Most sensors are monitored so if one fails, it should set a DTC that can be retrieved via the onboard diagnostics.
Yes. I've learned that here over the past two days. But he is still almost 1K miles from here and as I mentioned, he is not particularly mechanically inclined. When/if he gets here I can do all that.

I doubt it's the fuel pump. If it was, he'd have problems at higher fuel demands, like cruising at 70 MPH, not at idle. That's what leads me to think dirty TB. The TB is out of sight and out of mind and commonly neglected. His may never have been cleaned.
Well, I talked with him this morning. He told me it started right up and now he is cruising around 85 MPH with no problems. He also told me that it does surge periodically, like when he mashes on the gas to pass or such. He is worried he will end up beside the road somewhere in Montana. He still has three mountain passes to cross too.

Thanks for the advice. Much appreciated.

Ken
 

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White Diamond '03 DHS (with DTS floor shift)
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He also told me that it does surge periodically, like when he mashes on the gas to pass or such.
That "COULD" be a vacuum leak (loose, broken or pulled vacuum line or a torn TB plenum duct). DTC's will help when you can pull them. Be sure to post them AND their definitions as well as whether they are C - current or H - History.

Keep us posted and good luck.
 

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Discussion Starter #6
That "COULD" be a vacuum leak (loose, broken or pulled vacuum line or a torn TB plenum duct). DTC's will help when you can pull them. Be sure to post them AND their definitions as well as whether they are C - current or H - History.

Keep us posted and good luck.
Thanks again. Will do.

He is now in Missoula, Montana, having traversed most of the state at 85 MPH. As far as I am concerned, this pretty much rules out the fuel pump as the problem. I have arranged with our local auto repair folks (family-owned, and completely honest) to 1) test the fuel pump, 2) replace the fuel filter, and 3) clean the TB. I also told them to do anything else they think might be connected with the problem. They have always been really good folks to deal with. I also told him to throw a can of injector cleaner in every other tank of gas until he gets here. So far, he has had zero problems. He will have lunch with my sister in Missoula, then will proceed home, another 250 miles. His Mom and I are keeping our fingers crossed.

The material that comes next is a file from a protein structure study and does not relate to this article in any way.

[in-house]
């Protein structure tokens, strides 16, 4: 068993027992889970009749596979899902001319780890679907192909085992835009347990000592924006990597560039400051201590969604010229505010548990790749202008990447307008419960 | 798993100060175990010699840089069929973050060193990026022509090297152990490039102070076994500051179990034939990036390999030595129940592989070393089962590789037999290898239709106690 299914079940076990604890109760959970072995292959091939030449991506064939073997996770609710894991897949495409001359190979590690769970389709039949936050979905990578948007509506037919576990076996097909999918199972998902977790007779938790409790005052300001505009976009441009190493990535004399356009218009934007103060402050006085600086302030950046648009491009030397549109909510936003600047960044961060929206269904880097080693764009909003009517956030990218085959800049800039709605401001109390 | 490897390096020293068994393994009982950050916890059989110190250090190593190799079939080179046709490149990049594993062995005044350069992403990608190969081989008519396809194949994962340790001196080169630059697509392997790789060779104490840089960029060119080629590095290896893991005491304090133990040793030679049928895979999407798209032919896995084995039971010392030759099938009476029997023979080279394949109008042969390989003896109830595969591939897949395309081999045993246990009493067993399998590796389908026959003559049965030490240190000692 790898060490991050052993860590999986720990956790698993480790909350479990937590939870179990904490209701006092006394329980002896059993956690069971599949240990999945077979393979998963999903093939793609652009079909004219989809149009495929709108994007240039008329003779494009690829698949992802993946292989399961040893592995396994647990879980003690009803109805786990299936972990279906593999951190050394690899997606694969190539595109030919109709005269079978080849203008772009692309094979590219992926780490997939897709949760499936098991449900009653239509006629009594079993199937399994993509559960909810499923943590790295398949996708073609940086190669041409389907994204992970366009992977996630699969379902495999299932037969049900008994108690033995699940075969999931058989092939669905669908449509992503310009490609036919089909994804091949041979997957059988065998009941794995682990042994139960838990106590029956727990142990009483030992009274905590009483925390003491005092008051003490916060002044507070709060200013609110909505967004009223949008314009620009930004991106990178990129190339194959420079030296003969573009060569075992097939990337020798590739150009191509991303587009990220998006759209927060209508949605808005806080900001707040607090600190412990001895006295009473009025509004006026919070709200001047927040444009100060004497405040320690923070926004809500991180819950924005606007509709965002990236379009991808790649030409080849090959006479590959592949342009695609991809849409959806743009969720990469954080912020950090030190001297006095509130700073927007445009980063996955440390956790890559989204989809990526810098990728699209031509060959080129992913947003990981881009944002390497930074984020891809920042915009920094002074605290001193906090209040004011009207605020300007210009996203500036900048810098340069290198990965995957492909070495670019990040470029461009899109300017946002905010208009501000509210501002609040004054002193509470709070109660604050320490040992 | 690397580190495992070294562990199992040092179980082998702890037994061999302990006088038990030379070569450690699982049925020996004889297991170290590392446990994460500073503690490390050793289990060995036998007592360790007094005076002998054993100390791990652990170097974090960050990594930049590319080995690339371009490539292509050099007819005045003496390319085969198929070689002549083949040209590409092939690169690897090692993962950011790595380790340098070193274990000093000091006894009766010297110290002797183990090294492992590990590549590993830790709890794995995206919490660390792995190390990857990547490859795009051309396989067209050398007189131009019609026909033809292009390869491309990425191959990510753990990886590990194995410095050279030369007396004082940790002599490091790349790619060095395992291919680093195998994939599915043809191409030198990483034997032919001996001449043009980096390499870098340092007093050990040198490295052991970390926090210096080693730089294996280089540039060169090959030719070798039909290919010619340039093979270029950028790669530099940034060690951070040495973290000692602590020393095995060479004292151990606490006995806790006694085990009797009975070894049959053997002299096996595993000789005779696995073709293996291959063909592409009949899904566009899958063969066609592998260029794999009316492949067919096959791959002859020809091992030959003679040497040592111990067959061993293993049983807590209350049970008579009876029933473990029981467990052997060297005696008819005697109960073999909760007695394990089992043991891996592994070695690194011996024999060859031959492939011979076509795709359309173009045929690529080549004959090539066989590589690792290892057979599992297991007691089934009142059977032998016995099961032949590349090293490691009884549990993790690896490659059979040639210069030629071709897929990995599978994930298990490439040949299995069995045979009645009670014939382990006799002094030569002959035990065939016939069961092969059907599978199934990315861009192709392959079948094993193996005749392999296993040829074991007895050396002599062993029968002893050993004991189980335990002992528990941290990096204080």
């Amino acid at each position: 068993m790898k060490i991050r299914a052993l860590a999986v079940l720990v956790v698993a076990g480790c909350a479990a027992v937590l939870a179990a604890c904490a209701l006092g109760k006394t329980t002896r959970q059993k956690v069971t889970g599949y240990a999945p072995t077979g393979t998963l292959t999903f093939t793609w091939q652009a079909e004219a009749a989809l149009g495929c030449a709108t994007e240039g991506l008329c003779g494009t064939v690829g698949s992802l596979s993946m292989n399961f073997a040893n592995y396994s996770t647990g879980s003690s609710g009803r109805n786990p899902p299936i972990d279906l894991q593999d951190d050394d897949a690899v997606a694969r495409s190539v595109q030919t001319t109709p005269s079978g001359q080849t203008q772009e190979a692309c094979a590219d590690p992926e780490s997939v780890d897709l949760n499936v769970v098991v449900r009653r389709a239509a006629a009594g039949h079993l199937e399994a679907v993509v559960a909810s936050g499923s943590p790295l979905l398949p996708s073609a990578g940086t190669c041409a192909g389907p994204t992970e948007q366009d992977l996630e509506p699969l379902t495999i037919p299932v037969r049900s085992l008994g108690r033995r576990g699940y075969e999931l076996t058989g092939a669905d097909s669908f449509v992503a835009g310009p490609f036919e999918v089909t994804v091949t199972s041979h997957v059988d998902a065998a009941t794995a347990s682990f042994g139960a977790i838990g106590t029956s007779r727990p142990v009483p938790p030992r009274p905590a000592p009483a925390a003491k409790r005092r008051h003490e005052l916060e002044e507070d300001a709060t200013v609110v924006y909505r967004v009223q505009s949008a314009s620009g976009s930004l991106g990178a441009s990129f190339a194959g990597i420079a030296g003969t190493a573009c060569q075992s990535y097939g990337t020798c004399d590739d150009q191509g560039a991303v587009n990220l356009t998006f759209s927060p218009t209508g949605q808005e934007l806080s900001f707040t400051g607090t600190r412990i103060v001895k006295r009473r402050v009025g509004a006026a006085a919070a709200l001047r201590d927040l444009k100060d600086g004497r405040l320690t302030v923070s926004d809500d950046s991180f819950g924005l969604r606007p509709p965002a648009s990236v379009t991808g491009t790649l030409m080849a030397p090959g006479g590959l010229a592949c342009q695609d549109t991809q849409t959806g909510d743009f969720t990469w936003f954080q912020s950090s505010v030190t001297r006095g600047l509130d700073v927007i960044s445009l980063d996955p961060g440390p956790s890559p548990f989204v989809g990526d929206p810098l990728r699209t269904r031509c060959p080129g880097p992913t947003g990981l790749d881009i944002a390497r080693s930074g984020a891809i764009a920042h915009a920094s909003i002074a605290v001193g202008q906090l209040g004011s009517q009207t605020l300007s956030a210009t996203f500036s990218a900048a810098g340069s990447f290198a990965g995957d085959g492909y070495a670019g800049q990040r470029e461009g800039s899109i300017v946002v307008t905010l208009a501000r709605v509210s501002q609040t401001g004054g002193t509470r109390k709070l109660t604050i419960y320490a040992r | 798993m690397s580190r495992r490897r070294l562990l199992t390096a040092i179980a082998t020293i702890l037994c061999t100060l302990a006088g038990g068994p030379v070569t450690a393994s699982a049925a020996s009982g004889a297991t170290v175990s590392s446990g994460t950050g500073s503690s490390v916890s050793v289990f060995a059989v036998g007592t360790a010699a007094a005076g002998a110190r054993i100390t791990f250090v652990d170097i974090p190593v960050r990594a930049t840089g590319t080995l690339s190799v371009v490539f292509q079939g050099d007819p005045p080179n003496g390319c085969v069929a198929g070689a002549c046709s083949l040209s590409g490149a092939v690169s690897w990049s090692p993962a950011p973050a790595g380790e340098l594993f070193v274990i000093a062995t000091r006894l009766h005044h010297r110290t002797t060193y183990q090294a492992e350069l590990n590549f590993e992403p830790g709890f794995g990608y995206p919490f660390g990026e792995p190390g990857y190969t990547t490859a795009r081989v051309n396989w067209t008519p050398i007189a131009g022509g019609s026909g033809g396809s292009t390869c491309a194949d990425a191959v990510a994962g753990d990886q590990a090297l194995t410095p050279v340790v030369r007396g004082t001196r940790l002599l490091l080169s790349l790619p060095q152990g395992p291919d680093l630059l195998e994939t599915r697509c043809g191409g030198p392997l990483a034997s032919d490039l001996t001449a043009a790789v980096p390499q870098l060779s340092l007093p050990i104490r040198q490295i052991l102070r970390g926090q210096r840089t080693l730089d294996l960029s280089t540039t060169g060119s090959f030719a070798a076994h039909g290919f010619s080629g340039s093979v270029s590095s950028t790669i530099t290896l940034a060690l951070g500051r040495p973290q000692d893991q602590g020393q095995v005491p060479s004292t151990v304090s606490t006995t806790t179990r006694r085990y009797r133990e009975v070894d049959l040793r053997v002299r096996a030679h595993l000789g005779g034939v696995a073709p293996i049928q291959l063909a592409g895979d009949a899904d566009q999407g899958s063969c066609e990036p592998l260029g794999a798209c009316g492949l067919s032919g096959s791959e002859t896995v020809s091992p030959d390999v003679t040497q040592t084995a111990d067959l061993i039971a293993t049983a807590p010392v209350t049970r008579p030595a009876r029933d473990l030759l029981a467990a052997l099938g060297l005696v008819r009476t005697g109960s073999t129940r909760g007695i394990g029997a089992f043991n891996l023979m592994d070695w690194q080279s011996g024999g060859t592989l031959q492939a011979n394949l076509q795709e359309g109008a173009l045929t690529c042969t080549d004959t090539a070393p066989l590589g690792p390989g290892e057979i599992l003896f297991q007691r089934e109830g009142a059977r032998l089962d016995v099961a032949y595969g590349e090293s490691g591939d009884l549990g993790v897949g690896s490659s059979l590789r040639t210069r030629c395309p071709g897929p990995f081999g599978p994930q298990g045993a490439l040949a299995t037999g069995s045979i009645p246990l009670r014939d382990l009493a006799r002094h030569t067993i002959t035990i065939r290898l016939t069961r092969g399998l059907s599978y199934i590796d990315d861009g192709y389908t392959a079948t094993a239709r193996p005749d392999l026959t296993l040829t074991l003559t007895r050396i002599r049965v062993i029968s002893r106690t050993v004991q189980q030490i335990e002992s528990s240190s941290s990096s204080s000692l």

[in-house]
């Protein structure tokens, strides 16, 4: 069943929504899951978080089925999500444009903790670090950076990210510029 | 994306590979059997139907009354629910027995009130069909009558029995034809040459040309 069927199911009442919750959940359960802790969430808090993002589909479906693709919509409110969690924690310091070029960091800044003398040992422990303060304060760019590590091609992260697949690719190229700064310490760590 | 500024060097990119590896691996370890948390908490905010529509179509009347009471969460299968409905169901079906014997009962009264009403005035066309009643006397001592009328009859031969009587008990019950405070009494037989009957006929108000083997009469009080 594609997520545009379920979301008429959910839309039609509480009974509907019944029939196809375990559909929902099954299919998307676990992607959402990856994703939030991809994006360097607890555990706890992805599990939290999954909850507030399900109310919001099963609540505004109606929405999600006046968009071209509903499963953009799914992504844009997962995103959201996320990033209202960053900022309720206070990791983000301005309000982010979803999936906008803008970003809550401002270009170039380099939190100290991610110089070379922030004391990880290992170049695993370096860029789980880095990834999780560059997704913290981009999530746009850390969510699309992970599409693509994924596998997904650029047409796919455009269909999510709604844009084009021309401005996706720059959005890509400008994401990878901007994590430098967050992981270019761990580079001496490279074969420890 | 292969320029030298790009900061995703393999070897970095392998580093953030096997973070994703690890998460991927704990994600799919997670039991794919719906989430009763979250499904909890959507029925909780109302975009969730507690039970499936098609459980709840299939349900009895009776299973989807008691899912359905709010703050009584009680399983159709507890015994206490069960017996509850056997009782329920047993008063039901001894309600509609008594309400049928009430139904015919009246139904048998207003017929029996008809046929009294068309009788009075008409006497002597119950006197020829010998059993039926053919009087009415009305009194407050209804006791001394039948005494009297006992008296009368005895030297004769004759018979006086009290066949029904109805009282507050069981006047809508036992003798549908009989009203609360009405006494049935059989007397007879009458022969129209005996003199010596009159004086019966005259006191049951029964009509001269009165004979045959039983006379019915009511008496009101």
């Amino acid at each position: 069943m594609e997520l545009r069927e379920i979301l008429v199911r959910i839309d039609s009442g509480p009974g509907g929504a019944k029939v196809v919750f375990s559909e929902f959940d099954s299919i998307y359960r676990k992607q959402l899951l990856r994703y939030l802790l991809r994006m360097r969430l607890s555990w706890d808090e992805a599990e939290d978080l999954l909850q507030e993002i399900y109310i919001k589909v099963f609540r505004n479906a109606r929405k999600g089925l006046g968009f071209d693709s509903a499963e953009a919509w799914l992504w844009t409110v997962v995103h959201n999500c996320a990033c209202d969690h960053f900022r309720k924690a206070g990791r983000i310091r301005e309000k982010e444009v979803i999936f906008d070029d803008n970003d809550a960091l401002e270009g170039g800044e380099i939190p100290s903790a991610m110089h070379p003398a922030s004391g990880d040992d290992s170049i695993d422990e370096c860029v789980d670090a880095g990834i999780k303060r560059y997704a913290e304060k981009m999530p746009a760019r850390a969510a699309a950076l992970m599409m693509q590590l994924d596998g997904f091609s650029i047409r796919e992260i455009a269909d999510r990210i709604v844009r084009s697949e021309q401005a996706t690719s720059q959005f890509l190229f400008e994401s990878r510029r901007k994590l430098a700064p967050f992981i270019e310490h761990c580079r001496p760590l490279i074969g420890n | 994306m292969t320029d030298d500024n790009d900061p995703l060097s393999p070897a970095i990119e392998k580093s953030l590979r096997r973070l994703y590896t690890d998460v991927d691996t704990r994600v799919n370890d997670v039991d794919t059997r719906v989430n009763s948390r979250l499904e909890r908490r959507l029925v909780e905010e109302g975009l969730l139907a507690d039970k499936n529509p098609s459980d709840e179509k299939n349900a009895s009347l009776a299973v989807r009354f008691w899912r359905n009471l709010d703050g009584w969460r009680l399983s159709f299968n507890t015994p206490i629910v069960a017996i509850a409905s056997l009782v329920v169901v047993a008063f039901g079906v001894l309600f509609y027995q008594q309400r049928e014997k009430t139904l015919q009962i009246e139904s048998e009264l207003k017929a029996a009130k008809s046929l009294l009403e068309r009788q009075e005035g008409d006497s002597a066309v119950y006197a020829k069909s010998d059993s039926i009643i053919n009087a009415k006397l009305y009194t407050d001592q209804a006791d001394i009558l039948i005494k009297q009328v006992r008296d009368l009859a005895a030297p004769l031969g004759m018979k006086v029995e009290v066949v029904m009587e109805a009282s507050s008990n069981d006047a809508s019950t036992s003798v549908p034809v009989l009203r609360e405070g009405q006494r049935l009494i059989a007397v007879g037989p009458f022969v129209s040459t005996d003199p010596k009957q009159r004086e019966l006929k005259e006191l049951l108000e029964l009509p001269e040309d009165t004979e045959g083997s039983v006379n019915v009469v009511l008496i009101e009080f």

Ken
 

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Master of the Dark Art of Diagnostics
2003 DHS - two-2002 DHS, 2003 SLS, 1995 Sedan DeVille, 1989 Coupe DeVille
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STEP #1 - ALWAYS - check for DTC's - Diagnostic Trouble Codes - using the on-board scanner -
if you don't know how - go here -

post any codes you have -
ALONG WITH THEIR DEFINITIONS -

include whether they are C-Current or H-History -

for code definitions - go here -
 

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Discussion Starter #8
STEP #1 - ALWAYS - check for DTC's - Diagnostic Trouble Codes - using the on-board scanner -
if you don't know how - go here -

post any codes you have -
ALONG WITH THEIR DEFINITIONS -

include whether they are C-Current or H-History -

for code definitions - go here -
Thank you. Yes. I read about the DTC and how to get them last night, or early this morning.

Just as soon as the car arrives here, I'll take my digital camera or phone out to the car and do that.

I'll report back here.

Ken
 

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White Diamond '03 DHS (with DTS floor shift)
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I also told him to throw a can of injector cleaner in every other tank of gas until he gets here.
Be careful. That is strong stuff and too much can damage the insulation on the fuel pump motor winding.